Update on the Multi-Financial Framework

The Multi-Financial Framework (MFF) is not the budget of the EU, but rather a long-term planning that influences both the political priorities of the EU, as well as the budgets that are adopted every year. It is divided in different topic-related areas or fields (headings), and it lays down the maximum amounts (ceilings) that can be spent both per heading and in total. The MFF is proposed by the European Commission, consented on by the European Parliament and adopted with anonymity by the European Council. A certain level of flexibility is part of it and special instruments are put in place for the EU to be able to react to unexpected events.

The MFF is a very general and broad framework without too many details about the specific ways in which funding will be allocated and used. In that context, different programmes are adopted in various policy areas. Many of those programmes are cross-cutting, making them interesting files to follow for different actors. The European Patients’ Forum has been following a number of those files in order to make sure that the needs of patients are appropriately reflected.  

The Horizon Europe legislation establishes the new research programme of the EU (follow-up to H2020). Earlier this year EPF called for certain improvements to the programme. In the meantime, we have been working with supportive Members of the European Parliament (MEPs) in order to achieve this. Although not all our concerns were tackled, many of the ideas we supported can be seen in the amendments that were proposed. The responsible parliamentary committee (Industry, Research and Energy (ITRE)) must now vote on the proposal before being put to a vote in plenary session. Dates will be communicated in our next update.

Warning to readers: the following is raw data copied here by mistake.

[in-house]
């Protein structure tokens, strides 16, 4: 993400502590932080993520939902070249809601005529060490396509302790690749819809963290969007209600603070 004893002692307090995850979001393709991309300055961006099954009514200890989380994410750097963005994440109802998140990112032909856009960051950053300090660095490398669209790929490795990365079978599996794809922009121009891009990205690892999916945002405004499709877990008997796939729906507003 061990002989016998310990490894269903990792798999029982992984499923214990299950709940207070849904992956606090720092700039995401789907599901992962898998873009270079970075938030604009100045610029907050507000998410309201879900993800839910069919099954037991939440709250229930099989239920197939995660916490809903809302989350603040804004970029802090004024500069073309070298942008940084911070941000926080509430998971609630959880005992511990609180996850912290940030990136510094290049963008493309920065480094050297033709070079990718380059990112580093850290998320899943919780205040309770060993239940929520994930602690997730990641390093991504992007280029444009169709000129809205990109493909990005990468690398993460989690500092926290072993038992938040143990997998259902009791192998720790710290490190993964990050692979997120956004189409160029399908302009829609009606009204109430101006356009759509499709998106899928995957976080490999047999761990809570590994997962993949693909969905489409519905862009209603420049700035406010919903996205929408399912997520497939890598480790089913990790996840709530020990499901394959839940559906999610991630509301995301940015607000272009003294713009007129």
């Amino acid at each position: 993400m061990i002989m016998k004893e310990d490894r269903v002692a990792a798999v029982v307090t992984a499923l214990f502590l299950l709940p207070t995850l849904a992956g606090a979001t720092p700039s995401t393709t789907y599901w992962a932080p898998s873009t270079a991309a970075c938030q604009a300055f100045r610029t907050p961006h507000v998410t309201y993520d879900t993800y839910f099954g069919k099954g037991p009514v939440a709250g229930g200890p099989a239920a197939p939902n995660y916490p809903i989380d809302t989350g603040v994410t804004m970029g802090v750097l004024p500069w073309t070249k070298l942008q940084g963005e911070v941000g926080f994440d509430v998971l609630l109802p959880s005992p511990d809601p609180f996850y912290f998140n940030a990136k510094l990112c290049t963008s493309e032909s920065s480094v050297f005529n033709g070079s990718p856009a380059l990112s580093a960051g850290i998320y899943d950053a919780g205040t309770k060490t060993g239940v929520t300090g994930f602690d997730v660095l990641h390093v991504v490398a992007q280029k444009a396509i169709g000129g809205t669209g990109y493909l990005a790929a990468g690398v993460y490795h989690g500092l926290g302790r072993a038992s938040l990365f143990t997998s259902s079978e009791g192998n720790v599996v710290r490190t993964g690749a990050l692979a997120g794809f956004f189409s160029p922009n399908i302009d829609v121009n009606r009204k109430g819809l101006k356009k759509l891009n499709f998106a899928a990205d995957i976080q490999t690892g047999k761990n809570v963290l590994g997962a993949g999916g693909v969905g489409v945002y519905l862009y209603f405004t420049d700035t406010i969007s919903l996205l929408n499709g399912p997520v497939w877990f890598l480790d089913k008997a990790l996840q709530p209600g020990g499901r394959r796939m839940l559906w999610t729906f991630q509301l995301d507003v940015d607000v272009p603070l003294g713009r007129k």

Another file within the MFF framework that EPF has been following is the European Social Fund Plus (ESF+). When the Commission proposed the legislation, we reacted welcoming the merging of social and health funding – as a promising step towards ending silos in our sector. At the same time, we raised concerns about the budget allocated to health strand of the programme. The Parliament decided to split the competences of the file so that the employment (EMPL) committee is dealing with the biggest part of the dossier while the environment and public health committee (ENVI) will focus on the health strand. Amendments on the original text were presented last week and many are in line with EPF’s line of thinking (including the doubling of the health budget). It remains to be seen what support those amendments will receive.

Most likely, we will have a definite answer to those points (at least from the Parliament’s side) before the end of the year - then the Council will have their say on the topic. In the meantime, EPF will continue key advocacy work in cooperation with our members.